“We are not afraid,” said Bishop Thomas Macwan of Ahmedabad, Gujarat state, in an interview with the Fides new service. “Our mission is to bear witness to Jesus Christ even during persecution.”
“The anti-conversion bill approved in Gujarat is unconstitutional,” he said. “We, the local Catholic Church, together with Hindu and civil organizations, will appeal to the Supreme Court. Our faith is strong. Our work is for the good of the country.”
The bishop explained how the local Catholic Church lives its mission facing the challenges posed in India’s multireligious society.
“Religious fundamentalism is growing in India,” he said. “From the large cities it is spreading out to villages. Since the country was divided in 1947, into India with a Hindu majority and Pakistan with a Muslim majority, there has always been concern for the future of religious minorities.”
He continued: “At that time, the Constitution designed a secular state. Today, instead, fundamentalism is growing for political reasons and it is used to create electoral consensus. For years, Hindus, Muslims and Christians lived here peacefully side by side. In recent decades things appear to have changed.
“For example, in Gujarat, in order to gain political advantage, certain political groups instigate Hindus and Muslims to fight each other. The Bharatiya Janata Party [BJP], which governs the federation and the state of Gujarat, supports the ideology of a mono-religion state but this principle is contrary to India’s Constitution.”
According to Bishop Macwan, there are also signs that denote the growth of fundamentalism — for example, the anti-conversion movement which has already taken hold in some Indian states and the numerous attacks on Christians and Christian institutions in recent years by Hindu extremists.
“Recently, three states — Tamil Nadu, Uttar Pradesh and Gujarat — approved a paper on religious conversions which in Gujarat is sold as the Religious Freedom Bill,” the bishop said. “According to the government, the paper serves to prevent cases of forced conversion, but we have asked the government to show us just one case of forced conversion.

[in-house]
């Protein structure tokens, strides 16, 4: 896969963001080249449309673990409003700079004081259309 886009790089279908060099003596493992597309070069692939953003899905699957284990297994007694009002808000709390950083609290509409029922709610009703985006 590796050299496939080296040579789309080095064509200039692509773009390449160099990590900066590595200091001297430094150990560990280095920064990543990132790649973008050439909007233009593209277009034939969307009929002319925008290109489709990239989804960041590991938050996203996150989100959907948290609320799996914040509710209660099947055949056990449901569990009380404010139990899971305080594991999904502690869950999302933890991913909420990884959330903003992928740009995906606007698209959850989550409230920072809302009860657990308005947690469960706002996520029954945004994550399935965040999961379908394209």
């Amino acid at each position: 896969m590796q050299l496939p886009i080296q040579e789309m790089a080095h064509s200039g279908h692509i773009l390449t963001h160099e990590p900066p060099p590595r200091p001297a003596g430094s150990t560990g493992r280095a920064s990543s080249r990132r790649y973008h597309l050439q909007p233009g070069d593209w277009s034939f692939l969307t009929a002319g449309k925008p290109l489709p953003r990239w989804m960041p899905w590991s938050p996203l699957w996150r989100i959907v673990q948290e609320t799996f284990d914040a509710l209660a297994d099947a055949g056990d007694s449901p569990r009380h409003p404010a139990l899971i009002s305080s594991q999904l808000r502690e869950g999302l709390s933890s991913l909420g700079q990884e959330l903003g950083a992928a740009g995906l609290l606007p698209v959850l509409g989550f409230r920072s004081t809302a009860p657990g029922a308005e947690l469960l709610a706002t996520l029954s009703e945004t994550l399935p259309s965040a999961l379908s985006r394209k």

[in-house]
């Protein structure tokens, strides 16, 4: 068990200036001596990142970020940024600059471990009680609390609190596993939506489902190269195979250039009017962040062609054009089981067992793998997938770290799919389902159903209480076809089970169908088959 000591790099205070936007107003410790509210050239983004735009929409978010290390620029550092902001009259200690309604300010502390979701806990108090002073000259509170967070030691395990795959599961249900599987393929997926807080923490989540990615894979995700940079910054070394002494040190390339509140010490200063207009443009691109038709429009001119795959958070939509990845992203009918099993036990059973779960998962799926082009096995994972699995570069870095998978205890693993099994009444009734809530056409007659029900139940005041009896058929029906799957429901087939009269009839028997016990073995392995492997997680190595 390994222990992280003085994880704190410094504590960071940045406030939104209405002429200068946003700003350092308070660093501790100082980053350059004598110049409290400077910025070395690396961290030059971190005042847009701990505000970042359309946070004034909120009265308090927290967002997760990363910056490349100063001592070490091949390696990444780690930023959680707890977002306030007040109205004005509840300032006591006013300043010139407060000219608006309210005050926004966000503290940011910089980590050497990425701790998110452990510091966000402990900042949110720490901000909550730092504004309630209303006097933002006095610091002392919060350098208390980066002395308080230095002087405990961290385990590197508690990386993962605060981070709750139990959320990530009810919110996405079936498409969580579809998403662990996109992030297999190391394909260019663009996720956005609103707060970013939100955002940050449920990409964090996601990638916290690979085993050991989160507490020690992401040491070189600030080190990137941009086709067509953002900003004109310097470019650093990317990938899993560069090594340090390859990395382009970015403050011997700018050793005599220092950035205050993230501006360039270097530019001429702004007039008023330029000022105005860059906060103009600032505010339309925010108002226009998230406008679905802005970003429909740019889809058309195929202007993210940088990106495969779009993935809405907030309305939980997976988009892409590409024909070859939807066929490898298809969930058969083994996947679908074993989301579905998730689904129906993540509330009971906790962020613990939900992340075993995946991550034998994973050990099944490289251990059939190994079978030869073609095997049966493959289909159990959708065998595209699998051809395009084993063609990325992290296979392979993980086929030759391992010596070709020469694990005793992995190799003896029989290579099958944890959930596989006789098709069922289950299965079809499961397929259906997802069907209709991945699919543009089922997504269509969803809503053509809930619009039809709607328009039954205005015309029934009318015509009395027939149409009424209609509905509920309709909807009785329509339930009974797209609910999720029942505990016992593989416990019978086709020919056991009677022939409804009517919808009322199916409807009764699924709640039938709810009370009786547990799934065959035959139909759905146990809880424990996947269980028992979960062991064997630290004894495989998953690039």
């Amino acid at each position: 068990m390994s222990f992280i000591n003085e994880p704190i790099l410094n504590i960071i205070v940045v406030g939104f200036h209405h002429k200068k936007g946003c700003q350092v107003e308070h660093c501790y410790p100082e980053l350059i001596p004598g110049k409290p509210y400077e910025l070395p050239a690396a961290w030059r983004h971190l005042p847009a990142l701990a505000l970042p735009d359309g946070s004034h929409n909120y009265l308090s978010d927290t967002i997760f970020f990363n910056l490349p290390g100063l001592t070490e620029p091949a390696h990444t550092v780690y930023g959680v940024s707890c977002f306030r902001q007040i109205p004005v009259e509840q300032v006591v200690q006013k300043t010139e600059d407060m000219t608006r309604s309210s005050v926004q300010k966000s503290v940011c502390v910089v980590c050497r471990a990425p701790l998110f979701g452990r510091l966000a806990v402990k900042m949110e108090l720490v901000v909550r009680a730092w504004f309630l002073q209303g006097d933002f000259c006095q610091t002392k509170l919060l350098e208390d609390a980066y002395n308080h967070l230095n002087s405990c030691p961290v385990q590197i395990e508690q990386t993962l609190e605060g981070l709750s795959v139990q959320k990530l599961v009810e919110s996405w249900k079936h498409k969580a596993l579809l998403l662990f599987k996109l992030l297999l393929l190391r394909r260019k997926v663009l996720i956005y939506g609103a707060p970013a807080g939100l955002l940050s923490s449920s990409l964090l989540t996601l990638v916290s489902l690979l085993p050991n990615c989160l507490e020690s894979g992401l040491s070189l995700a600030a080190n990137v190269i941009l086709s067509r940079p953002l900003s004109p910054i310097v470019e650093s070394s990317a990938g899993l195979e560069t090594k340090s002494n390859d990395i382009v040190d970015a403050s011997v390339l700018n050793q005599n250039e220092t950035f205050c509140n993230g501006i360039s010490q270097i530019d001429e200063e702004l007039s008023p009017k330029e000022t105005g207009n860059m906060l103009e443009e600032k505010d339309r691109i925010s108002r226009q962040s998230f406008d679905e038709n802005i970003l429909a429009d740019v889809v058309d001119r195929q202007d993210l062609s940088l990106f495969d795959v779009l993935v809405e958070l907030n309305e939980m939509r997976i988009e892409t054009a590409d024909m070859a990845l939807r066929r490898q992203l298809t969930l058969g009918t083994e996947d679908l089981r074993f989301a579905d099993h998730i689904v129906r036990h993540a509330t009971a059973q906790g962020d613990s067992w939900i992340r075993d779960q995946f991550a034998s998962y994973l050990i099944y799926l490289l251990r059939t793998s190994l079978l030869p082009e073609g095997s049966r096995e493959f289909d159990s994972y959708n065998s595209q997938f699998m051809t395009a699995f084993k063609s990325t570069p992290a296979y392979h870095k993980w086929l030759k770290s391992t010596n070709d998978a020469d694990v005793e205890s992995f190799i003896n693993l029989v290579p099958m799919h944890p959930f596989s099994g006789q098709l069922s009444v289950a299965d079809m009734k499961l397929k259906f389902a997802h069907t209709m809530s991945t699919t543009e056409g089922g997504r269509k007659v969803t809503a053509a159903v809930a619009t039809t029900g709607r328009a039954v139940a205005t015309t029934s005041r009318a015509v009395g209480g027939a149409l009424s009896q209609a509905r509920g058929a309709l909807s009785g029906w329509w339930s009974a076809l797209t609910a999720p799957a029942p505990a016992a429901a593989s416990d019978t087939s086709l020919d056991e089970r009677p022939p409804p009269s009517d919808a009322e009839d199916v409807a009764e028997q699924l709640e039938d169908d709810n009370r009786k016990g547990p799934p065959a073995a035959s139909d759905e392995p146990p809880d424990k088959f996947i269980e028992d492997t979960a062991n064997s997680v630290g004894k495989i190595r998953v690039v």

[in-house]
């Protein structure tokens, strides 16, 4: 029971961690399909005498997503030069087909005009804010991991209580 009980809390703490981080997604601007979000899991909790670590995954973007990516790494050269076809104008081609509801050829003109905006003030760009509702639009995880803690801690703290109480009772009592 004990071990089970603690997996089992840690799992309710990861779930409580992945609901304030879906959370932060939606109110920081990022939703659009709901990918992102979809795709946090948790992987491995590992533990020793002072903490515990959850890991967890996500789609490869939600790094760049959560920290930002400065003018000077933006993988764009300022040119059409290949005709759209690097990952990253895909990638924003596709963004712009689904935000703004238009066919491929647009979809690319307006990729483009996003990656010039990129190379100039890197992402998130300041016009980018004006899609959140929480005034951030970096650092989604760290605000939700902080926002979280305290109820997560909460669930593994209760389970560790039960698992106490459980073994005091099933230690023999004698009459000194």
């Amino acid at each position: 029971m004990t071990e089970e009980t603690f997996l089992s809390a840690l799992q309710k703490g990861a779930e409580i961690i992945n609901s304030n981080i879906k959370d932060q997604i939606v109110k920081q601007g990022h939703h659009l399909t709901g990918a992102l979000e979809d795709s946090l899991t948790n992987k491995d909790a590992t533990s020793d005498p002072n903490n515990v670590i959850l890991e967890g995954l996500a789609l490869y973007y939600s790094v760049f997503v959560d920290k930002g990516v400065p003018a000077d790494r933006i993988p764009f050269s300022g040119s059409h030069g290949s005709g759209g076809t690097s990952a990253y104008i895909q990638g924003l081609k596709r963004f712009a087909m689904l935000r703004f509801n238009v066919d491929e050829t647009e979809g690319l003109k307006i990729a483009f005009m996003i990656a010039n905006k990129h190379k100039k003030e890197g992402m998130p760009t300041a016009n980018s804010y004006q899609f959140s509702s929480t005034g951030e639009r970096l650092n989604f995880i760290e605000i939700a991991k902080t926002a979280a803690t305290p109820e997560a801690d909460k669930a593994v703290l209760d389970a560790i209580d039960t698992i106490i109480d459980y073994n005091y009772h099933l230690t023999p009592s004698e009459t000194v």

“This is a practice which goes against Christianity and against Jesus Christ. Every citizen must be free in conscience to change his or her religion. The paper approved in Gujarat says that the pastor or the priest must go to the district magistrate to ask permission to administer baptism.”
He noted: “This is contrary to Article 25 of the Constitution which lays down the fundamental right of every person to profess and propagate freely his or her own religion. When the rules and norms of the decree are promulgated we will appeal to the Supreme Court against its unconstitutionality,” the bishop said.
Recently, Bishop Macwan had a meeting with Narendra Modi, Chief Minister of Gujarat, where, in December, the BJP was confirmed in government.
“The Chief Minister assured me that the Religious Freedom Bill is not against us and that I need not be concerned,” Bishop Macwan said. “This is the start of dialogue but it will not prevent us, the Catholic bishops’ conference, with other Christian churches, Hindu associations, and civil organizations, from appealing against the bill.”
The bishop went on to describe the situation in Gujarat.
“Clashes between Hindus and Muslims, which started in February 2002 after the train incident at Ghodra, left deep scars on society,” he said. “People who used to live in harmony and tolerance started sacking and killing indiscriminately. Today in Ahmedabad these two communities are fatally divided into ghettos living on opposite banks of the river.
“This division feeds barriers and prejudice: For the Hindu, every Muslim is a terrorist. Today there is a wall of hostility where only yesterday there was an atmosphere of harmony.”
And the Catholic Church in this situation? “The Church here is small but flourishing,” the bishop said. “We have the spiritual support of the universal Church. We are not afraid of threats. God sends us to bear witness to the Gospel and we will carry on our mission despite persecution.
“In Gujarat, the Christian community amounts to 0.42% of the population; Catholics are 150,000 in all. But our faith is strong and deeply rooted. We have schools, social and health care centers — non-confessional institutions known for the high quality of service and profound sense of dedication of the Catholic personnel, as all non-Christians who make use of these services confirm.”